Airman 1st Class James Oliver Trosclair
US Air Force
Airman First Class JAMES OLIVER TROSCLAIR, born April 24, 1930, of McKinney, service number AF18378964, was a member of the 307th Heavy Bomb Group of the 371st Bomber Squadron based out of Kadena Air Force Base on the island of Okinawa. Before enlisting in the Air Force, James graduated from McKinney High School in the class of 1949. He was a very popular student, having been chosen as class favorite and Duke of the Valentine Court, and was a member of the McKinney Lions football team. That was at a time when the players wore leather helmets with no face guards.
James was a crewman on a B29-A Superfortress of World War II vintage. Their missions were primarily designed to slow down the North Korean advance in the beginning of the war. Targets included bridges, highways, staging areas for troops and supplies, trains and railroads, anything to help take the pressure off of the ground forces. As the war wore on and the fighting moved further north they would bomb industrial and military installations and cities including Pyonyang, the capitol city of North Korea. While not on missions, back in Okinawa, the crewmen would spend time making belts of fifty-caliber machine gun ammunition for the mounted guns and helping the armament guys fuse the bombs for the next mission.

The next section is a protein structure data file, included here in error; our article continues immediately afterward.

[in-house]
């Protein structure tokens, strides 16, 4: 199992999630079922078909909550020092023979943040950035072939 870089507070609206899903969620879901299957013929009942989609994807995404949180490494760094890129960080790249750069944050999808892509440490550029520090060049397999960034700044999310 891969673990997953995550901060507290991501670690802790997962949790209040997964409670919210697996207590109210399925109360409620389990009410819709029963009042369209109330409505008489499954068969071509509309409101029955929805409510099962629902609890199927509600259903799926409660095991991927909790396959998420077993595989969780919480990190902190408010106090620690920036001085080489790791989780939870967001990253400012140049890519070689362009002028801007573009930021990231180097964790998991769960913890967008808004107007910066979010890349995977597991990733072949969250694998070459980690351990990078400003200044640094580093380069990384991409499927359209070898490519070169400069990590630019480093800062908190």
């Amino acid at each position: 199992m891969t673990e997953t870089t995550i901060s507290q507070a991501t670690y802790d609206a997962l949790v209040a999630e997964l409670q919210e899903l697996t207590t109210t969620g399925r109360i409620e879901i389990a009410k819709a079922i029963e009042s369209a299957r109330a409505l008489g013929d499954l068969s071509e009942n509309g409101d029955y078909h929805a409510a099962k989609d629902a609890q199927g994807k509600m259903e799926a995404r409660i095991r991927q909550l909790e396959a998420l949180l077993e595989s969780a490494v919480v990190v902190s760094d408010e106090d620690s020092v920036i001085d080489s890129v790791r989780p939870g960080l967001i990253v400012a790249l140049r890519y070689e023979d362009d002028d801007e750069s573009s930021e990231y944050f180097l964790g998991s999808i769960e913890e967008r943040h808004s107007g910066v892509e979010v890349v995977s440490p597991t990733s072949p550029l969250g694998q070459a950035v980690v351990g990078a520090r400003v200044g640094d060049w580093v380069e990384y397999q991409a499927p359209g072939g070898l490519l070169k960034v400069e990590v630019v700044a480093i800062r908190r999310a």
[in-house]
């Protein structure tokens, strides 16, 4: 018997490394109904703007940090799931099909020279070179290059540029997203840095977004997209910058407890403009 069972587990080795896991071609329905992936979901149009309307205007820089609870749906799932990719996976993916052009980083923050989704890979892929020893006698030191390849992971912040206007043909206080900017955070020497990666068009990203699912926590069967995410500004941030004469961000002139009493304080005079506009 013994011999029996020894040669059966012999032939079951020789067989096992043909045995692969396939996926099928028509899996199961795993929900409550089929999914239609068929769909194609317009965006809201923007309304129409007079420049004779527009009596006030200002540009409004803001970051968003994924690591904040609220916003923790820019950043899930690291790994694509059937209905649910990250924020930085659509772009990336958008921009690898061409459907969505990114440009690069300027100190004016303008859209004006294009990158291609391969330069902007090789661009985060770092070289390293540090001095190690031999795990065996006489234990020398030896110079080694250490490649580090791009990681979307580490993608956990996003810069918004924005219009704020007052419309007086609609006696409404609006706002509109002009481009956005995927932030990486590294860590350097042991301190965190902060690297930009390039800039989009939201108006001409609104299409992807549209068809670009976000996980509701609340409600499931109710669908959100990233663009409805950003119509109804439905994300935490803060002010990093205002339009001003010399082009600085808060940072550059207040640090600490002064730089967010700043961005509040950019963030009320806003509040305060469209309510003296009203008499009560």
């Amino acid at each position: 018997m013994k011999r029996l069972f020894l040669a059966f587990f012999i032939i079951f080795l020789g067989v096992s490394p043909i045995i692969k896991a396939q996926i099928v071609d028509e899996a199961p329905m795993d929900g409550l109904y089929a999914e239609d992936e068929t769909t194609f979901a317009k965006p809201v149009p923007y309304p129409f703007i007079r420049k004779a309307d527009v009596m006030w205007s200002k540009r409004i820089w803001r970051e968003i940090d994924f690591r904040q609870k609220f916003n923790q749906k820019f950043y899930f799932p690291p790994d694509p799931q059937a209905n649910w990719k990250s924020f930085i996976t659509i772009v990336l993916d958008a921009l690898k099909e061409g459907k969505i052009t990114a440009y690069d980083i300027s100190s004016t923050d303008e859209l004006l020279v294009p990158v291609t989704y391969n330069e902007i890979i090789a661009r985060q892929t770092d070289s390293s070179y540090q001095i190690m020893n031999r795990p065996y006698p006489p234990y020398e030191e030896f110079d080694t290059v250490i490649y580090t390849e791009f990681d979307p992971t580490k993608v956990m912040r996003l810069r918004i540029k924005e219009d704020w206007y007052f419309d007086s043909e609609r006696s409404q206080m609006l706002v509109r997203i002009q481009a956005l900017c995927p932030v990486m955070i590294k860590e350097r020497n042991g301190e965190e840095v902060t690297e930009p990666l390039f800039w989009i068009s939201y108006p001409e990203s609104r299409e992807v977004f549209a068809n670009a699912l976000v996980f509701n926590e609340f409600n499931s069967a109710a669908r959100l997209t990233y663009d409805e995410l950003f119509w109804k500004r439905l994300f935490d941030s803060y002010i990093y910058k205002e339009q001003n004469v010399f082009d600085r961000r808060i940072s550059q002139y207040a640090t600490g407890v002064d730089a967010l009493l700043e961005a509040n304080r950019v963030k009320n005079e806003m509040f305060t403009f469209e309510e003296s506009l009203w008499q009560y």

On September 13, 1952, an attack was conducted by twenty-five B-29s on the generator building at the huge Sui-ho Hydroelectric Plant in North Korea. Air Force B-26s and US Navy planes bombarded the area before and during the raid with low level fragmentation bombs in order to suppress enemy searchlights. They were able to knock out only eight of approximately thirty in operation. Meanwhile four B-29s were orbiting to the east with the mission of jamming the enemy radar. The overall operation was successful in destroying the power plant and rendering it unserviceable. During the raid the enemy retaliated with massive anti-aircraft fire and fighter planes. Only one American plane was lost that night. It was a B-29, tail number 44-86343, James Trosclair’s plane. It was reported to have been hit by fire from an enemy fighter jet and exploded in mid-air over the hydroelectric plant. The plane carried a crew of twelve men and all but one perished in the crash. That man was later returned in a prisoner for prisoner exchange in September of 1953 called the 'Big Switch'. One year and almost five months after his plane was shot down, James Trosclair was declared dead while missing on February 28, 1954.
KOREAN WAR MEDAL
HERITAGE FREEDOM AWARD
The Lion Still Roars
Long, Lost War Hero’s Story Comes Home
Robert Hankins. Reprinted with permission from The Orange Leader.
It would have been his last mission before going
home. But it was just his last mission.
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